Dryden, pictured here in 1958, was hugely influential in the formation of NASA.
From the early days of NASA there are many names that elicit great admiration, from Armstrong to von Braun. But perhaps none is as underappreciated as that of Hugh L. Dryden who, unbeknownst to many, quietly and steadfastly dictated the rise of NASA up until his last days and ensured that the agency would have a sound footing to stand on.
Hugh Latimer Dryden was born on 2 July 1898 in Maryland, USA where he spent the majority of his youth, moving from Pocomoke City to Baltimore during the financial crisis of 1907 when his father lost his job. From an early age it was apparent that Dryden was gifted; he excelled at mathematics and graduated from high school at the age of just 14. By the age of 22, he held a Ph.D. in physics and mathematics and was the director of the Aerodynamics Division at the National Bureau of Standards.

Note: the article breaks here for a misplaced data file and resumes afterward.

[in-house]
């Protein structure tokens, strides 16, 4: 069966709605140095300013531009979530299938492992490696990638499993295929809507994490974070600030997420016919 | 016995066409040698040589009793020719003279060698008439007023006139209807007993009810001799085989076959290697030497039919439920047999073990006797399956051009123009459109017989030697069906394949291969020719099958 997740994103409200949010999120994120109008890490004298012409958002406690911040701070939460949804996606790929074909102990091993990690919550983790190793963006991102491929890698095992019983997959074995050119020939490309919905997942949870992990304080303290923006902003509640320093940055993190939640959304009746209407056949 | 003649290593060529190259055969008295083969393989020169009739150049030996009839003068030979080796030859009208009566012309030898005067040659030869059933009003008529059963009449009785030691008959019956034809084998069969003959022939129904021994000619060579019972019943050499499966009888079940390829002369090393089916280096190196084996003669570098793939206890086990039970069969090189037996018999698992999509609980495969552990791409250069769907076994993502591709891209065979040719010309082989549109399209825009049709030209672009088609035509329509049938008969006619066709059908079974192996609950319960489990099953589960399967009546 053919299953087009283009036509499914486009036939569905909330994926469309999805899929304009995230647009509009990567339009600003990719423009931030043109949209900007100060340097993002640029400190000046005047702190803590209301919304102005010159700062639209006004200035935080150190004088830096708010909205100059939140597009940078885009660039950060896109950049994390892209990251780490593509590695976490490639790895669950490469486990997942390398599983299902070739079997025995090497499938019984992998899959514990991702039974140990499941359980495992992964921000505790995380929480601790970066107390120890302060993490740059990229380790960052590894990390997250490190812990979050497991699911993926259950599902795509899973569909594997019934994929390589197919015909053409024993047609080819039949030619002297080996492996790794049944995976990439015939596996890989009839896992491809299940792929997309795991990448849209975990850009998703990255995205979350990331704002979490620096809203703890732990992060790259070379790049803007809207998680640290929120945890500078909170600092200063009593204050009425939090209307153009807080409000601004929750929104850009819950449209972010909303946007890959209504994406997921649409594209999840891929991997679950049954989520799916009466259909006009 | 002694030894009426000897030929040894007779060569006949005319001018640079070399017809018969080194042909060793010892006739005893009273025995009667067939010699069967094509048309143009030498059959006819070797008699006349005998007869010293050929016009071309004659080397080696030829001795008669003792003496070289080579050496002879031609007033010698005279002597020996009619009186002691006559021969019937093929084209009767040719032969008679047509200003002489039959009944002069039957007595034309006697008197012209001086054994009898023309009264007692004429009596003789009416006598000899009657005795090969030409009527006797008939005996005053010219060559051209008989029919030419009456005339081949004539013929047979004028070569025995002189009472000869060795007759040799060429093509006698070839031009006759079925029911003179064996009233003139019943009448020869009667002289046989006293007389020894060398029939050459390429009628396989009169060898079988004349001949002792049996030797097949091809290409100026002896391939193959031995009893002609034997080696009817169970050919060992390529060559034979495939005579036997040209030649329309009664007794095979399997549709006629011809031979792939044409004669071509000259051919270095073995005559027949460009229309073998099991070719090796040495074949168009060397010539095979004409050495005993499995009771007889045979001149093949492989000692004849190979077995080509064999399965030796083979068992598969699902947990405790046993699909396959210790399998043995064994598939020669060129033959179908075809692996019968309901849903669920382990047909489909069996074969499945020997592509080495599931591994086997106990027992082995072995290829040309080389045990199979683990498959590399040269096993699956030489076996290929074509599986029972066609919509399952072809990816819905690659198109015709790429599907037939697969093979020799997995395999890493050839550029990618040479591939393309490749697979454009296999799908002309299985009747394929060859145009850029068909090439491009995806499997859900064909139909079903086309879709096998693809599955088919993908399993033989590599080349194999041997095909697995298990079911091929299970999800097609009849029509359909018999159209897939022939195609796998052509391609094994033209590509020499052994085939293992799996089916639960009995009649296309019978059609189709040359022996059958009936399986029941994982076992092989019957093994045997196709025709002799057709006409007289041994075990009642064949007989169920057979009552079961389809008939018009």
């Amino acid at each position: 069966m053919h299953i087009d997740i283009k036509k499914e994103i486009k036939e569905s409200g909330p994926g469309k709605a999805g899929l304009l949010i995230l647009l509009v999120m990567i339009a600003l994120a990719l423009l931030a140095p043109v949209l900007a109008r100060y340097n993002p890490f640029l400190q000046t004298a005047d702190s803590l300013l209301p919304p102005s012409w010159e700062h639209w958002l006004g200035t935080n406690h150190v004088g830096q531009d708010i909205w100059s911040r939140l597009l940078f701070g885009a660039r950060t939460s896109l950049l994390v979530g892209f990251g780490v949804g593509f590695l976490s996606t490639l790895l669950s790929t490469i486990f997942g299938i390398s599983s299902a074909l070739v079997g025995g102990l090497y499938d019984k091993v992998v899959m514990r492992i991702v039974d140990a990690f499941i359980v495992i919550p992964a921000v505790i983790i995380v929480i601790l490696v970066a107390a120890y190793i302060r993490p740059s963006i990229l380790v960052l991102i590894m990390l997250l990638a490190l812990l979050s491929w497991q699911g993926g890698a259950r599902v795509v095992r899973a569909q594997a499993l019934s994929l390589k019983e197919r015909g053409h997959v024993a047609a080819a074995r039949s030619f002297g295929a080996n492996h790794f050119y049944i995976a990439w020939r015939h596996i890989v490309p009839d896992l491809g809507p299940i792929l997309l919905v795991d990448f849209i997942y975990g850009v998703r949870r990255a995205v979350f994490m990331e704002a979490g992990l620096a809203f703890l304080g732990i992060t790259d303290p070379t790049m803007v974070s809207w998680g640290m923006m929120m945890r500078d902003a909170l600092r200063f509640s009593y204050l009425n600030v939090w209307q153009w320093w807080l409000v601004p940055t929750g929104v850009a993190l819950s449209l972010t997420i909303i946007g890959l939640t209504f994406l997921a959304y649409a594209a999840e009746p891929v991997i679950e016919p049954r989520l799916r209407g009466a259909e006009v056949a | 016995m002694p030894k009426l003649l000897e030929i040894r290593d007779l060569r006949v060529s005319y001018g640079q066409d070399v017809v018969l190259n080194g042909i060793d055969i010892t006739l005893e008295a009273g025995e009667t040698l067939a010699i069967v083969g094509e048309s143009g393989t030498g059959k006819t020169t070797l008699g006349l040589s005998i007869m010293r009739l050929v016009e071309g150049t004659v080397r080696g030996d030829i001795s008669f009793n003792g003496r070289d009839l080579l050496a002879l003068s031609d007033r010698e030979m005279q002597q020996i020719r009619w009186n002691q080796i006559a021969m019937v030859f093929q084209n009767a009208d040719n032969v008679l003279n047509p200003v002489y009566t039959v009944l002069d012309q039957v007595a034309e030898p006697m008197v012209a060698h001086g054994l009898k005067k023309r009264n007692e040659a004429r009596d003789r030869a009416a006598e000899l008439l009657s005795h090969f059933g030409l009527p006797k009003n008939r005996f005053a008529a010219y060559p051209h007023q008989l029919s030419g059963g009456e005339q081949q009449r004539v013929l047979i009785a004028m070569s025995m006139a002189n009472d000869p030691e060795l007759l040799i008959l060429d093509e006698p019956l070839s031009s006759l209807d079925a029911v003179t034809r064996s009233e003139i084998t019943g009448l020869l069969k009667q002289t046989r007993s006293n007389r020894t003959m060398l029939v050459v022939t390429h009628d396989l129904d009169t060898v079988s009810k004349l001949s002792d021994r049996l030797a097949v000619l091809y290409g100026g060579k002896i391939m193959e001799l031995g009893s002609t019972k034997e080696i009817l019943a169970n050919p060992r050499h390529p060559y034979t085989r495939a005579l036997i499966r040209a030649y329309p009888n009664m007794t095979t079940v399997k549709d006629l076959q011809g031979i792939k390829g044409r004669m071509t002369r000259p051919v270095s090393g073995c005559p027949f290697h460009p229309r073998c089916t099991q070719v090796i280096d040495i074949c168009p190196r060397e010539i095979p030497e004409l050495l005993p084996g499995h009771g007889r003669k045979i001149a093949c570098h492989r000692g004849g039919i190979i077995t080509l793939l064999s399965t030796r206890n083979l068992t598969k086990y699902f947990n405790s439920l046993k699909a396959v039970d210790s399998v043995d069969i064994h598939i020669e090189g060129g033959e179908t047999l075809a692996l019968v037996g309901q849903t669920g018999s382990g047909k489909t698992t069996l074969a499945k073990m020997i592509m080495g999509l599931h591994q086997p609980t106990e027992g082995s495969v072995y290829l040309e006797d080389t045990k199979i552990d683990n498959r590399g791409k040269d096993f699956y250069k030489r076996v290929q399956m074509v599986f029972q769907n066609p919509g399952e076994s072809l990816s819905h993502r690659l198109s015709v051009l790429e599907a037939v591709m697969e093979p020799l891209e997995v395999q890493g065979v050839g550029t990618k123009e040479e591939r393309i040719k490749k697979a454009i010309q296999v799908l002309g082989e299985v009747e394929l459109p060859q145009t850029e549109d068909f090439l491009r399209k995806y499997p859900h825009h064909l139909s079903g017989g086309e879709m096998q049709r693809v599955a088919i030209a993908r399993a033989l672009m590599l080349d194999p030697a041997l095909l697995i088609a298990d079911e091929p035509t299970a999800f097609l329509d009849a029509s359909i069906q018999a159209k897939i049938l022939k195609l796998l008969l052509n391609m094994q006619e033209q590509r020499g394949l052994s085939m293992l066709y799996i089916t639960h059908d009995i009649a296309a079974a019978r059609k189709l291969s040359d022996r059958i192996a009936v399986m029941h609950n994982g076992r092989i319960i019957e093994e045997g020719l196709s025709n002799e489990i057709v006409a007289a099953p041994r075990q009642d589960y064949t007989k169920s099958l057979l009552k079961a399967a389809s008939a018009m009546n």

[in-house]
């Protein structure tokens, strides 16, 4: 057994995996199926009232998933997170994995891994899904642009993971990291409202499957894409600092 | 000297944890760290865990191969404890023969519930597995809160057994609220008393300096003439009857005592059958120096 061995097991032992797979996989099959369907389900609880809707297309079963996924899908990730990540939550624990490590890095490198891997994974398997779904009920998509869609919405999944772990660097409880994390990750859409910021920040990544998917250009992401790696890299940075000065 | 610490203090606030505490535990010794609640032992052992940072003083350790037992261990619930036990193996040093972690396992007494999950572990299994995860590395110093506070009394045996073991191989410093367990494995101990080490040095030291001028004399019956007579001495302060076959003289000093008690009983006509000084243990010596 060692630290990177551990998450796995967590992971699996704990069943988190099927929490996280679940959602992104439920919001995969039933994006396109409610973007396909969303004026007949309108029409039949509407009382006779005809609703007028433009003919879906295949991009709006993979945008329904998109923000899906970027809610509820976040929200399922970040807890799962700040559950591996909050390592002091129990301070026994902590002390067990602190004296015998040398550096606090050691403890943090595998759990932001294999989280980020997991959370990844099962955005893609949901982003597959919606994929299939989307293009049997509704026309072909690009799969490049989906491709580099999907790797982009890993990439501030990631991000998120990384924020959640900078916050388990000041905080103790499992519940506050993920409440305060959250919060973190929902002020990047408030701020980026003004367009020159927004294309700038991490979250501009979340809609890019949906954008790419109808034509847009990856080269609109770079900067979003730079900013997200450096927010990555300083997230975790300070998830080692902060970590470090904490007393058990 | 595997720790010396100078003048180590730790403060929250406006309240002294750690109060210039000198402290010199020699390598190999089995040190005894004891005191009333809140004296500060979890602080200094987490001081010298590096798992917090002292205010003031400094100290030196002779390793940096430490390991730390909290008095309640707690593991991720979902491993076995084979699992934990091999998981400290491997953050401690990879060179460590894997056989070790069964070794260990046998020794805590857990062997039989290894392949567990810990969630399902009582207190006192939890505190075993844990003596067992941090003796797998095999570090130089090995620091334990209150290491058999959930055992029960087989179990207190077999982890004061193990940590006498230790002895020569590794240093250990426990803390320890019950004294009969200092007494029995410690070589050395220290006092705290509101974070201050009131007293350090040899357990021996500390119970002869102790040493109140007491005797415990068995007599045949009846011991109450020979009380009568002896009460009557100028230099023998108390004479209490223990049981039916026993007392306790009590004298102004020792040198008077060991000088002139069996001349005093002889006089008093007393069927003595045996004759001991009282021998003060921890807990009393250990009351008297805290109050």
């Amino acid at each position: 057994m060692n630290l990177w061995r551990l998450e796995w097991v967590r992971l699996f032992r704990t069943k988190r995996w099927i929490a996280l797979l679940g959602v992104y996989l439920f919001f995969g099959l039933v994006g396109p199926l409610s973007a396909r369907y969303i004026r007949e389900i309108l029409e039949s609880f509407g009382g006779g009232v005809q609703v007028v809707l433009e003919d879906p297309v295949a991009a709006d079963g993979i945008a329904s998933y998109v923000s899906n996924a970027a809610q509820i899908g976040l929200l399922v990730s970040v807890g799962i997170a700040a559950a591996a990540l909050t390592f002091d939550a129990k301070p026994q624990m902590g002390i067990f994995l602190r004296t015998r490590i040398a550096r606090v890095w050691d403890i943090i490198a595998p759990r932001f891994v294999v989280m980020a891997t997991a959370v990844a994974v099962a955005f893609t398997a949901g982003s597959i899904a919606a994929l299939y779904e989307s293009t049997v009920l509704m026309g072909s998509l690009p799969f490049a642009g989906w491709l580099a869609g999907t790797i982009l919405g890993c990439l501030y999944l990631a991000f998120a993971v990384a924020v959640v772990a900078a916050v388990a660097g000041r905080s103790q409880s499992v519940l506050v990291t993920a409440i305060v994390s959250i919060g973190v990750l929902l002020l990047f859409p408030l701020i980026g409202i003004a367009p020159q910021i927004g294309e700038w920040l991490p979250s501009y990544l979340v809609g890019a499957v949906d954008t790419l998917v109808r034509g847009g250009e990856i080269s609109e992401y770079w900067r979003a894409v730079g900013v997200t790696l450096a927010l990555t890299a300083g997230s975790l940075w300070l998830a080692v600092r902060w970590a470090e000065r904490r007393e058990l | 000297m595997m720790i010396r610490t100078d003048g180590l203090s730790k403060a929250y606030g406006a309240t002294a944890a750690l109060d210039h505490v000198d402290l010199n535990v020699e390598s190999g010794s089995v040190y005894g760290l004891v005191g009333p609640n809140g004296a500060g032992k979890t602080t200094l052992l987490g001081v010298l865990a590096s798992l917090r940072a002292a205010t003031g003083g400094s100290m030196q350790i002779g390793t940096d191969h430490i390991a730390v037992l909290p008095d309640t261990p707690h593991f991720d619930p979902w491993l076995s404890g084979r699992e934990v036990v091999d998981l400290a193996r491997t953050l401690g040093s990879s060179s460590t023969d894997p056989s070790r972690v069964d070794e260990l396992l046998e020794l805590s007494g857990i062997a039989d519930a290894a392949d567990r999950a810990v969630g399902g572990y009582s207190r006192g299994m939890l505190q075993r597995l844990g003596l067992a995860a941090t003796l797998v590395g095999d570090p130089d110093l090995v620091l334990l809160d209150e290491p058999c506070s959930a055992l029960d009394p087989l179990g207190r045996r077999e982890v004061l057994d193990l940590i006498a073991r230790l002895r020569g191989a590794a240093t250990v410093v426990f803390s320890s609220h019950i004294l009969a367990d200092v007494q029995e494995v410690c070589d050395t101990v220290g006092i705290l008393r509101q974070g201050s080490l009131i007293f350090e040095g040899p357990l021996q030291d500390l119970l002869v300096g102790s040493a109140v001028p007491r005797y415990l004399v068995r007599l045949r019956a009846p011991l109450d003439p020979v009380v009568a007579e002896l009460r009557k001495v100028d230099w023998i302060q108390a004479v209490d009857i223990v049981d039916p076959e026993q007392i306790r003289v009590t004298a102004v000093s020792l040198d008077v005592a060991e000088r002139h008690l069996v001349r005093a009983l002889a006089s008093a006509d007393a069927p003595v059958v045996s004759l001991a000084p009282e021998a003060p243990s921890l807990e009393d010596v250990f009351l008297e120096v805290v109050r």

His aptitude with mathematics and aerodynamics saw him become a member of the National Advisory Committee for Aeronautics (NACA), the precursor agency to NASA, in 1939, and ten years later he was NACA’s director. During ...